Through the letterbox came the written report of the last appointment at 15 months corrected with the paediatric team which had gone fairly well. They were happy to leave it until around August, just before Wriggles is 2 and seemed content that I was doing all the right things and generally being a Good Mama.
"...at clinic, Wriggles was quite happy playing on the mat and was reluctant to go back to you [me]."
Like a dagger to my heart.
Inside I crumpled up again, momentarily back swimming in confusion, hurt and rejection.
After I got over the initial struggle of NICU coming to terms with my very new, very surprise and very vulnerable little scrap in an incubator, I fell in love. There was never a question over that. The struggle I had was accepting that Wriggles felt anything in return for me. This struggle was a very long one and took many session of counselling, many cuddles and many many months (I would say well over a year) until she started blowing me kisses and hanging onto my leg.
When our minds play with our confidence, cruelly, we question even these most basic facts. Whether she knows what love is, I am Wriggles' constant and the person she is with by far the most. I am there morning, I am there night. I am there in the middle of the night. Just me. Just us. I am there in sickness (either of us) or in health. I am there in good spirits and there in a grump. So knows that. As my friend V pointed out recently while Wriggles was blowing kisses to her, she knows what kisses are and distributes them so freely because we have such an affectionate relationship and to her, kisses are the norm, because she has always got them. What a lovely innocent world.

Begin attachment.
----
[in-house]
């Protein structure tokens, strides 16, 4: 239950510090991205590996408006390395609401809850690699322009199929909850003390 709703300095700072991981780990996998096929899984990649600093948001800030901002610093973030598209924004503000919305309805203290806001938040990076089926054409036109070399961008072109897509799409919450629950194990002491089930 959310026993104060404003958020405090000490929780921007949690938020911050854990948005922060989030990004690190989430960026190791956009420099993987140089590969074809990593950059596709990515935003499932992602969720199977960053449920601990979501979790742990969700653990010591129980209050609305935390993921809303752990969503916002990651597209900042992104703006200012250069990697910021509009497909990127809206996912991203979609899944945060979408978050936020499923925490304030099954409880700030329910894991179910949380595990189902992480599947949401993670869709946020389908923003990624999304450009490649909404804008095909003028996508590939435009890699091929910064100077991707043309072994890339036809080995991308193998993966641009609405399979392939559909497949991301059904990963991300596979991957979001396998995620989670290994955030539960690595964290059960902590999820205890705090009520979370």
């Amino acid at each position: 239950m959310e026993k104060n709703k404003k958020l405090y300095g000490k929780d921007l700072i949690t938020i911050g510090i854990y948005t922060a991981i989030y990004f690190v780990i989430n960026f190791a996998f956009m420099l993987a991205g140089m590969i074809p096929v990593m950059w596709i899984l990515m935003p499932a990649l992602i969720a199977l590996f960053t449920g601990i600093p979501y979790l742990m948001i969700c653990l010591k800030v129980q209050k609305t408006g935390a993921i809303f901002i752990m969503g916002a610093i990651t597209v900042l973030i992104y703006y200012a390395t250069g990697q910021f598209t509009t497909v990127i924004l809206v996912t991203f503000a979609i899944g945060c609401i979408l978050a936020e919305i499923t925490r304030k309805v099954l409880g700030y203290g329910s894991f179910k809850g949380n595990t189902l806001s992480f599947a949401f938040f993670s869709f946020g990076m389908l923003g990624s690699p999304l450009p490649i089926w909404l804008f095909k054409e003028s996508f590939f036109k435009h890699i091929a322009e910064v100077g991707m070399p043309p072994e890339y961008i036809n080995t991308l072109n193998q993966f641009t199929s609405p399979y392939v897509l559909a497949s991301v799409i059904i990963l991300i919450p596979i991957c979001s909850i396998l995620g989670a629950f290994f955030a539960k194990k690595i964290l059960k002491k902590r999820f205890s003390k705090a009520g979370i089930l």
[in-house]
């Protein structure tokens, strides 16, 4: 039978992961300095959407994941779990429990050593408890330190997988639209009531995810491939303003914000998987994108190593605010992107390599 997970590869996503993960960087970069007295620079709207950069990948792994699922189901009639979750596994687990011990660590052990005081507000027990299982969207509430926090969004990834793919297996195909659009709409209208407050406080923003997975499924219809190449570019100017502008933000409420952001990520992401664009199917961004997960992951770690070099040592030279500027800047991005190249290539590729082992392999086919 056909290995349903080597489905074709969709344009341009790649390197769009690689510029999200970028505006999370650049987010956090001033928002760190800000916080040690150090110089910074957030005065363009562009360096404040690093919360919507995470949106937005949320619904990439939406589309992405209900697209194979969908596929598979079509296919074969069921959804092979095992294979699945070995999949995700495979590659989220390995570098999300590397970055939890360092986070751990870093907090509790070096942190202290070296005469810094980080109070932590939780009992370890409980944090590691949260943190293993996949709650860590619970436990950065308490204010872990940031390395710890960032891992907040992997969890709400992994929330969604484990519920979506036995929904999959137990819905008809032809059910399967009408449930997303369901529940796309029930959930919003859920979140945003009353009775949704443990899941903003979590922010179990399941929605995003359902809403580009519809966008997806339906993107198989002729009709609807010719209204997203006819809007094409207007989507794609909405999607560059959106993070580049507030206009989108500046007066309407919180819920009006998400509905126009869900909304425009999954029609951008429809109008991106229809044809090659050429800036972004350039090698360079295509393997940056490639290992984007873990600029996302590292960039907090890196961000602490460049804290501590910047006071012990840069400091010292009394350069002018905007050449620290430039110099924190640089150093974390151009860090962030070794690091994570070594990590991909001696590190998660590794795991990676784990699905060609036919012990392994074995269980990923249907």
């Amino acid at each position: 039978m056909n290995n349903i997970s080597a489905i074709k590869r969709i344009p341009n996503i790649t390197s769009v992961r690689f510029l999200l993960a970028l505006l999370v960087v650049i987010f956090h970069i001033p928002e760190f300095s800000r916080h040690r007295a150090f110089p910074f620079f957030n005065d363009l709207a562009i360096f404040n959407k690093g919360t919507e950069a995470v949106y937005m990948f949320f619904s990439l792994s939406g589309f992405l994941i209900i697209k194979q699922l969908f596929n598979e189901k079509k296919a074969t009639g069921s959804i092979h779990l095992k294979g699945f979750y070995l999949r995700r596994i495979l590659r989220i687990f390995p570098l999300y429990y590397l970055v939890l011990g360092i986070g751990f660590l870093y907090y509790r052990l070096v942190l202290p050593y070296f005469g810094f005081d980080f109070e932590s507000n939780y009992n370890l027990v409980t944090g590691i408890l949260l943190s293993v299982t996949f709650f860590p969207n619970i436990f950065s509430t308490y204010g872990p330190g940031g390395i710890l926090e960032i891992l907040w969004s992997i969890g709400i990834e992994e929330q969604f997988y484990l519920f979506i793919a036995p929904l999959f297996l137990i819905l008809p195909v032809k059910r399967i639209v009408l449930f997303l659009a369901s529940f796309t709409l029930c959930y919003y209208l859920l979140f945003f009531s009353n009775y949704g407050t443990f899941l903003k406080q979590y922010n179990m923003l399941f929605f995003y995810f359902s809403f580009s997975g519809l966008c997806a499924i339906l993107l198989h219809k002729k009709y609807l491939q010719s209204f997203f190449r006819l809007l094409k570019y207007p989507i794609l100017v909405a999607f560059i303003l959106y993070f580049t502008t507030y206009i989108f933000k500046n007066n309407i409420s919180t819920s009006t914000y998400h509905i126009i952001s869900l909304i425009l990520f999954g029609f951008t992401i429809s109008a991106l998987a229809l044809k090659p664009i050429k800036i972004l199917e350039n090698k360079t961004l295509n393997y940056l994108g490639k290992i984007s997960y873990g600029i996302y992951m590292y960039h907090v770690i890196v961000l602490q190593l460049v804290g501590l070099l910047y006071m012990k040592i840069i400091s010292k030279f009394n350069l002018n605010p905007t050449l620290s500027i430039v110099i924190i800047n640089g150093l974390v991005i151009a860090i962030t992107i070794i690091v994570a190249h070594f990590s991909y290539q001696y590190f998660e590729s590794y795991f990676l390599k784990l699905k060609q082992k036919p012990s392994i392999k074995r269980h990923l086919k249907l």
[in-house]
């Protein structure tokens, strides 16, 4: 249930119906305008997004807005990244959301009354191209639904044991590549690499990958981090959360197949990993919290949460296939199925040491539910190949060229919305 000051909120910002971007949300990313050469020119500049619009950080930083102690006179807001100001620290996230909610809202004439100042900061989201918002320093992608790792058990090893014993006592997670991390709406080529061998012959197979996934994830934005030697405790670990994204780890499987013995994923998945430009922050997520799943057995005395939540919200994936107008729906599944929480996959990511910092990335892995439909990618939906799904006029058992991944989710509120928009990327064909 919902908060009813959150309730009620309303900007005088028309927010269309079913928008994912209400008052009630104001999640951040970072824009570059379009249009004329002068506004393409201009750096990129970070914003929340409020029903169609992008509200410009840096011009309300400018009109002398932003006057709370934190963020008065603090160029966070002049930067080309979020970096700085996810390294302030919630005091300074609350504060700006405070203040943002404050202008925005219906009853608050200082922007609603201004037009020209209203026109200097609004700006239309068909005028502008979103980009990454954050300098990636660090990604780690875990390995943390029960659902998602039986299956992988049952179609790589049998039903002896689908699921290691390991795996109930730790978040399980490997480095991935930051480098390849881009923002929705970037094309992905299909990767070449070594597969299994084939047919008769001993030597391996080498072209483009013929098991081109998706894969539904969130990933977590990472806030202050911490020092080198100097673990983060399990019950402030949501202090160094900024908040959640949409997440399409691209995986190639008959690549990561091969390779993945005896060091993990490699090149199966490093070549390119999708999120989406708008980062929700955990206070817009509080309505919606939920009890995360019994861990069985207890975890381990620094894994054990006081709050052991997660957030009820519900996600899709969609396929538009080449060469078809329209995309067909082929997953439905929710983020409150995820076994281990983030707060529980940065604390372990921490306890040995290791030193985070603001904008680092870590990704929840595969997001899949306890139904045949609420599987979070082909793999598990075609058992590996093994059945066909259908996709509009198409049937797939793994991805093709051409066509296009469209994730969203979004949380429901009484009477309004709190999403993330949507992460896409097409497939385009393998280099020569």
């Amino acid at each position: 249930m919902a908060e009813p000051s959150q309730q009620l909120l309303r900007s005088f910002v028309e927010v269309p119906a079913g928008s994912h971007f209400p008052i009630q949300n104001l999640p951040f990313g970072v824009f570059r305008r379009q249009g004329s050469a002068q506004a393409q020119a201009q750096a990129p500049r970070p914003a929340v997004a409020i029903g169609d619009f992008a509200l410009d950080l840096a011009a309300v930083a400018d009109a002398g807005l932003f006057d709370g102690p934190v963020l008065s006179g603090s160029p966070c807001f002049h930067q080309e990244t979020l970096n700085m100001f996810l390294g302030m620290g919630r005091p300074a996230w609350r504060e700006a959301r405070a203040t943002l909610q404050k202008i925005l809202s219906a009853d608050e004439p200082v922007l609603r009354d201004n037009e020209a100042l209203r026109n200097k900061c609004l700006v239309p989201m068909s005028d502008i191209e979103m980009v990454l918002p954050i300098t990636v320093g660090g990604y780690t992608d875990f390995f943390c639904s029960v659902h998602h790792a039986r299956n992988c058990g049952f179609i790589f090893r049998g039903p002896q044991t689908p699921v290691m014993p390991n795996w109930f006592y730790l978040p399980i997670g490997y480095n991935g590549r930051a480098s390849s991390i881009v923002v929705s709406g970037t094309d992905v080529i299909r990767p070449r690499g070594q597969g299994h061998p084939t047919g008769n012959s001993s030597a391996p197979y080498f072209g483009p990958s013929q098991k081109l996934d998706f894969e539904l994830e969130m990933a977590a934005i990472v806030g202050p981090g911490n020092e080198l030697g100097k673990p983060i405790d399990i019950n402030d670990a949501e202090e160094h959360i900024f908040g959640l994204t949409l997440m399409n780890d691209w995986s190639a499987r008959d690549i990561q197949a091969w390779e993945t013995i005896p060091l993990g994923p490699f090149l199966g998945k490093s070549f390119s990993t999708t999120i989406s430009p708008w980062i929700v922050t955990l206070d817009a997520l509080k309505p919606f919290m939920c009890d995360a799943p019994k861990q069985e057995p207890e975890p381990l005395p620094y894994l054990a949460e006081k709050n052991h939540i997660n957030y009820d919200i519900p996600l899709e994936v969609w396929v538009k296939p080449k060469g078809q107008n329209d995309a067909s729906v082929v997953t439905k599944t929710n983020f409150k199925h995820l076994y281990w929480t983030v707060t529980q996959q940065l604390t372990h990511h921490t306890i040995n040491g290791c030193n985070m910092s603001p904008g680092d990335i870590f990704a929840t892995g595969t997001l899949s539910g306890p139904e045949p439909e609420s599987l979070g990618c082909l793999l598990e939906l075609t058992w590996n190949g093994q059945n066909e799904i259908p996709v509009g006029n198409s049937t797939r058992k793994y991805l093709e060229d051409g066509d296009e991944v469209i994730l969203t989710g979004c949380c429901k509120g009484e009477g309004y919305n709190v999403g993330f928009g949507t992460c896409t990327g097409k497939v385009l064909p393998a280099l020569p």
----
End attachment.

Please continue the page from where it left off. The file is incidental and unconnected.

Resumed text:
I know the report was not in any way criticising me or suggesting my daughter is indifferent, or worse, doesn't know who I am. It's my fear shouting over my rationale and that if she didn't know my world of security and comfort, she would be fearful to do any venturing. It's just that my (not so) secret fear is that deep down she doesn't understand who I am, and running on from NICU thinks that the entire world is her family, happy to embrace and be caressed by stranger after stranger taking my place.
This week, Wriggles is in temporary childcare; not an ideal situation but a necessary evil as she will only try and eat the printer at work. She has started to cry when I leave and I am told, stand by the stairgate for a while after looking out. It breaks my heart and I smother her with guilty kisses on return. You do care. I'm so sorry I doubted you. I'm not leaving you. I love you. The minute we are home, she scrambles away to explore new worlds and hoot down toilet rolls. Then out of nowhere gives me a big hug or grabs my hand. Then the spell is broken and she is off again, but I am revived.
Oh, to be a parent. You just can't win either way.